Torres also wanted Another Planet Entertainment to assure the community that it wouldn't hog street access on big weekends, such as those around the Pride parade, and the Castro and Folsom street fairs.

Responded Conde: "Starting with loading — we are working with local sound and lighting vendors to install state of the art sound and lighting systems as well as film equipment, which will mitigate equipment moving in and out of the theater. We are going to put up a system that is robust so we aren't moving in and out of the venue."

Conde expressed frustration that Another Planet Entertainment has to answer for the failures of "The Matrix" premiere.

"'The Matrix' premiere didn't do any live venue producers any favors," Conde said. "If for some reason we need to close the sidewalk we will go to [San Francisco Public Works] and get a permit. We are well versed in permit issues in San Francisco. Regarding the festivals that happen on the street, [the San Francisco Municipal Transportation Agency] has a really great process in place. ... We'll work with community groups and festival organizers to make sure things happen."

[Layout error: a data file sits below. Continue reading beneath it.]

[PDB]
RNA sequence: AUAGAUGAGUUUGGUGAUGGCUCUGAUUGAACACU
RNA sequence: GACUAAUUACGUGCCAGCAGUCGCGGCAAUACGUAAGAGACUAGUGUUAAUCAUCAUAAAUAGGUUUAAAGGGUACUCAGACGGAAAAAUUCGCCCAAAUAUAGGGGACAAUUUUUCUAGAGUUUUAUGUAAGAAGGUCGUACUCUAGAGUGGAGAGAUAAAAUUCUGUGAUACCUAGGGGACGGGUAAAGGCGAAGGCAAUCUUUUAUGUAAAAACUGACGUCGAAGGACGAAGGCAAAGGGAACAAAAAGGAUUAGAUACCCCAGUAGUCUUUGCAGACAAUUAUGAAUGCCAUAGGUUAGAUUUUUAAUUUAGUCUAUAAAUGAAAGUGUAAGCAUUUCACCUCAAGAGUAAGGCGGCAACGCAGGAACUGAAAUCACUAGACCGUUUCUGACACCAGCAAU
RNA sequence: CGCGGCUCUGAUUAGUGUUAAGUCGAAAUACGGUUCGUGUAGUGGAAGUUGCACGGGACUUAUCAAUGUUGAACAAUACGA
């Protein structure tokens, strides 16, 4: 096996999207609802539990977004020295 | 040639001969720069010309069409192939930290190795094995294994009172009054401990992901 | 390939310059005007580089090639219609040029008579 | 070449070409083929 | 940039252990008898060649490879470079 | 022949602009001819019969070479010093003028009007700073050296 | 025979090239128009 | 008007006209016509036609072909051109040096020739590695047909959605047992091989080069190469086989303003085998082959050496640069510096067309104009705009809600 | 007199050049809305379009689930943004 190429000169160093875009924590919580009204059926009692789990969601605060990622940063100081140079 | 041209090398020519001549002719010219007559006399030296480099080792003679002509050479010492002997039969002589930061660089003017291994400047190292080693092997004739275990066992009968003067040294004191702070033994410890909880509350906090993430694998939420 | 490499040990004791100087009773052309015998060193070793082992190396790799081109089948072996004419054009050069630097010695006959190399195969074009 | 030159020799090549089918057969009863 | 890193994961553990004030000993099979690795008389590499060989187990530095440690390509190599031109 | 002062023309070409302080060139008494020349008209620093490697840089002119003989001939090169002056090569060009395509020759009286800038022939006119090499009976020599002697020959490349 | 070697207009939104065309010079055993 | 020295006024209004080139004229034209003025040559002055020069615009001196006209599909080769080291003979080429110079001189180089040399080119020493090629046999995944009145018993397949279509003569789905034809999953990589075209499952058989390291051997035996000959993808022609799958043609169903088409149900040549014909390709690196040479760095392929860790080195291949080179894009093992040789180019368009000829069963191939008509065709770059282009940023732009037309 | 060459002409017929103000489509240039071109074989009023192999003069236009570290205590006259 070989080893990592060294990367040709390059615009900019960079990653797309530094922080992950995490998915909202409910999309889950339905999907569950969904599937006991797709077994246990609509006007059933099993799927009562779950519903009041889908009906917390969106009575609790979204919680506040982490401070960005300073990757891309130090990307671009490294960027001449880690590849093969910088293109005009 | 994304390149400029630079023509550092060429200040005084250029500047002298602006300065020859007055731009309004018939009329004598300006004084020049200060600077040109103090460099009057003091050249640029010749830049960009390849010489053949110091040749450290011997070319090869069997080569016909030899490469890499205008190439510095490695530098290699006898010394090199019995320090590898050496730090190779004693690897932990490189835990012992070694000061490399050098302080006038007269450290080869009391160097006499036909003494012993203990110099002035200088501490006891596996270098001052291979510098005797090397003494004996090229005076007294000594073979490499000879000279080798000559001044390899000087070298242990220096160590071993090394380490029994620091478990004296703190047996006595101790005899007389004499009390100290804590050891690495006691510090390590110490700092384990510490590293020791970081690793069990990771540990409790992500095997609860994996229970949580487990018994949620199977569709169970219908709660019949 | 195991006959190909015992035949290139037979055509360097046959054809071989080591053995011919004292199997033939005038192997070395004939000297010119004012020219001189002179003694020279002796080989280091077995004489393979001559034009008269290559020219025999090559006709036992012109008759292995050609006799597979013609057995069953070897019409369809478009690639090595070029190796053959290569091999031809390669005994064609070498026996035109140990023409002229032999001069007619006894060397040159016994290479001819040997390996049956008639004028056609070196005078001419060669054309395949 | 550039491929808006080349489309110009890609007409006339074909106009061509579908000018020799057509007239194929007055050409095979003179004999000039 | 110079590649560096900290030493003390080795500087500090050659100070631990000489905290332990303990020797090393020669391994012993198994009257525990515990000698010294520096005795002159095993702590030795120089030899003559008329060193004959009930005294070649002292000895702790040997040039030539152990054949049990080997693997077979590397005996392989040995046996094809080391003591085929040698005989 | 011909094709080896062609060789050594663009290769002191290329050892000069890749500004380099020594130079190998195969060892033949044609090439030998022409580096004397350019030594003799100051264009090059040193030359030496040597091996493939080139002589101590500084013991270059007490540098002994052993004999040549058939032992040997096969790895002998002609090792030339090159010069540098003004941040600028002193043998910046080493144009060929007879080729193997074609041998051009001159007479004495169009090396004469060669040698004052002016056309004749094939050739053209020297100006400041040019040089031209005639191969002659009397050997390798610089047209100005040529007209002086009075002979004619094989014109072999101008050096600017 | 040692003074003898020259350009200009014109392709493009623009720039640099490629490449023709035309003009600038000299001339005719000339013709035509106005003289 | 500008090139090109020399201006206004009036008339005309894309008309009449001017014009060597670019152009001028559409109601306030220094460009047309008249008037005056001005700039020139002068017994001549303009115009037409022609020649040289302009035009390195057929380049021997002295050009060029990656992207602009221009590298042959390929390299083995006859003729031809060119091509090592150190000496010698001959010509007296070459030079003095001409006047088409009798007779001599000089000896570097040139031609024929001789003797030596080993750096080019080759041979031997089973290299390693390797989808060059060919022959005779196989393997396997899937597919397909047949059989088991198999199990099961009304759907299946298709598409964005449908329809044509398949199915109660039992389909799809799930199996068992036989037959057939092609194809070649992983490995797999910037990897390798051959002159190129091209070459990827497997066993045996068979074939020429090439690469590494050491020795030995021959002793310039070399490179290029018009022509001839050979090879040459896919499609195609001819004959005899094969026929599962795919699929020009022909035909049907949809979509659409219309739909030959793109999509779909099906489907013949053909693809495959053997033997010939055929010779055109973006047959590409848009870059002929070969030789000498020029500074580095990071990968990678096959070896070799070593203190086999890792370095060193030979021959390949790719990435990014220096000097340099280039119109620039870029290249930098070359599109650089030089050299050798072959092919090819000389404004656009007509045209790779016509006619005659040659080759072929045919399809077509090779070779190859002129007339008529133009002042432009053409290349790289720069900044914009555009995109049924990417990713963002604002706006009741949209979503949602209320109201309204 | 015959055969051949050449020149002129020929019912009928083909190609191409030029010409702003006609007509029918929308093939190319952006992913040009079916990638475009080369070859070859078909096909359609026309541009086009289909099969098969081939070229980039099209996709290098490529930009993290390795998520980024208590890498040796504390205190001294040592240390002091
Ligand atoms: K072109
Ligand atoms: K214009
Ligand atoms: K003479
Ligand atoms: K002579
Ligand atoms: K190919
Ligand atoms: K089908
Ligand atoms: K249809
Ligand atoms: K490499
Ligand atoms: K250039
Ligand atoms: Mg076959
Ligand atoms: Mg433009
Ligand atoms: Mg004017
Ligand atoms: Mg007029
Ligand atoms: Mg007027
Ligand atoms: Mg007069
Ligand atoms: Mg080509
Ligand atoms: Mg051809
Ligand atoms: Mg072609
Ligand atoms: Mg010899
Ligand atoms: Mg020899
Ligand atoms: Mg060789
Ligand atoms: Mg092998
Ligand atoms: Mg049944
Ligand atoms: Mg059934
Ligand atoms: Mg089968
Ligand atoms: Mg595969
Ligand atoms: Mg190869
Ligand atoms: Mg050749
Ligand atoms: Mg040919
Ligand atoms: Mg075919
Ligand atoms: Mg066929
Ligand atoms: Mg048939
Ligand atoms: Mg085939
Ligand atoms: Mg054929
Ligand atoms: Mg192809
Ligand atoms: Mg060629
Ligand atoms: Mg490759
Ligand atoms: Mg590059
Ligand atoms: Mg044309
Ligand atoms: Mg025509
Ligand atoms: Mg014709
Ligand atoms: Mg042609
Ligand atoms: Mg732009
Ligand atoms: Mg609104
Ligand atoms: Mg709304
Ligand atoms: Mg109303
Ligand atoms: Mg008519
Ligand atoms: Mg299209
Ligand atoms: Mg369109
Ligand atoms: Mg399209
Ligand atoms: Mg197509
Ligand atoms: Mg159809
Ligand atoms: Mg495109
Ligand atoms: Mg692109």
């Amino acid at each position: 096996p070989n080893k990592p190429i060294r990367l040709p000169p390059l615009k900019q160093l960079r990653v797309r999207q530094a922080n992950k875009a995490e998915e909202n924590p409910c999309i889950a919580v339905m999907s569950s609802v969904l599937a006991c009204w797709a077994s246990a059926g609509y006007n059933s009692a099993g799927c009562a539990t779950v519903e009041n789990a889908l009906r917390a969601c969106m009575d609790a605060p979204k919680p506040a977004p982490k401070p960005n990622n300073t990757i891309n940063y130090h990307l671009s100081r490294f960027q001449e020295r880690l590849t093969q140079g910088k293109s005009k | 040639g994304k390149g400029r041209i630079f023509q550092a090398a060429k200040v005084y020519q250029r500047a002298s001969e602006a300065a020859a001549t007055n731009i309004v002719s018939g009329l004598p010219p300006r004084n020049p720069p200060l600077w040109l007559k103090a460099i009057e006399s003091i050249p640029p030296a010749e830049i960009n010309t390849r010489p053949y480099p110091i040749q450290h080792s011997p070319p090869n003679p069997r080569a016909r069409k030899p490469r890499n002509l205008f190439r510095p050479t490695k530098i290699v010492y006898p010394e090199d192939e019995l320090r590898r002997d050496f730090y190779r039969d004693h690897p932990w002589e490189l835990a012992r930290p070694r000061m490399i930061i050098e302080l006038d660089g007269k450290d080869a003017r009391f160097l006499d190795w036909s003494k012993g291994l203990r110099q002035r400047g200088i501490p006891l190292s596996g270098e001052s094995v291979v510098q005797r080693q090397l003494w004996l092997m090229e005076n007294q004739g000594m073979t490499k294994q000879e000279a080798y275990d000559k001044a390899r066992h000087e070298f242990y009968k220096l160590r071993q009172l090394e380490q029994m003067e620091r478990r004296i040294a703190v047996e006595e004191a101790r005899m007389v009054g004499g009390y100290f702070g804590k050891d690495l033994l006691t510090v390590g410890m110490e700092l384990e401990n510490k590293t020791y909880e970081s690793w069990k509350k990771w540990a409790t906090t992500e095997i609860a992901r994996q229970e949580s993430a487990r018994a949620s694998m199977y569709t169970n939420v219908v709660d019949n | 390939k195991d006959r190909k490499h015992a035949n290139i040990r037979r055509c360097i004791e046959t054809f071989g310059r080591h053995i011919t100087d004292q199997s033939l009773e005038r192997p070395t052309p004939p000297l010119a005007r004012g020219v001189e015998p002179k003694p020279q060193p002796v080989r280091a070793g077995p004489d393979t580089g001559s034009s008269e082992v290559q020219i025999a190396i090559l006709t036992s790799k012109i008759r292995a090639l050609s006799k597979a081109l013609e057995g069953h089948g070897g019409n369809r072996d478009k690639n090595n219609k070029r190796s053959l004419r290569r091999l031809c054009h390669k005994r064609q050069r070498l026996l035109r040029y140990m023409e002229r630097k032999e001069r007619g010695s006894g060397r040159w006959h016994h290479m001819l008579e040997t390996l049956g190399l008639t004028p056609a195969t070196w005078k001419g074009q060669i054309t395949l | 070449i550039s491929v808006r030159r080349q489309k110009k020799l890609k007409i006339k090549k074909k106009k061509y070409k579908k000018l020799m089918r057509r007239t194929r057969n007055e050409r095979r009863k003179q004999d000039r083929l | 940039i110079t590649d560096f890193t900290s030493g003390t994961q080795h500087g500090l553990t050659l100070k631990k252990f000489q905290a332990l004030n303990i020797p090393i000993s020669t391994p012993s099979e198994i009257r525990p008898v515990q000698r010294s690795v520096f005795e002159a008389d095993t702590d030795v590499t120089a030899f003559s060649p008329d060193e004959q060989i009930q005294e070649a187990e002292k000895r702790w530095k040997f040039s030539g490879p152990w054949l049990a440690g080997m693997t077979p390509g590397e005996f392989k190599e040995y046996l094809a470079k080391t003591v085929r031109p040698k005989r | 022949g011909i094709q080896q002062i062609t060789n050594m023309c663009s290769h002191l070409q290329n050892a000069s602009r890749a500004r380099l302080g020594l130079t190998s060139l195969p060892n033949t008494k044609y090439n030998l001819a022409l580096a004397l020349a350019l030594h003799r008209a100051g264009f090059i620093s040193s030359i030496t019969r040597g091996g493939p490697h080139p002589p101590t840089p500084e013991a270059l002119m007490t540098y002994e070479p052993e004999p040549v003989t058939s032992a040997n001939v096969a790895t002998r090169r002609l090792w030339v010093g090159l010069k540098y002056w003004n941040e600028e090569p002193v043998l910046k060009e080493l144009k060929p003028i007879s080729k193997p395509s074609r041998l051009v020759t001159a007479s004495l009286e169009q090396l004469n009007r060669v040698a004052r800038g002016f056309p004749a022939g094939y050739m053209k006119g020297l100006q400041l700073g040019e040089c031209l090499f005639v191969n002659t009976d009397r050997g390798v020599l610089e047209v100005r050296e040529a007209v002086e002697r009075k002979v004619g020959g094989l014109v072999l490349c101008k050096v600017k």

Conde said that the Pride festival takes place adjacent to the Bill Graham Civic Auditorium, which is used during that time to store equipment needed for the event.

"We will have that relationship with other festivals moving forward," she said. "We have a sincere desire to be good neighbors."

Talks between the cultural district and Another Planet Entertainment will continue Friday.

Updated, 2/8/22: This article has been updated with APE statements obtained through a records request with Supervisor Rafael Mandelman's office by gay activist Michael Petrelis.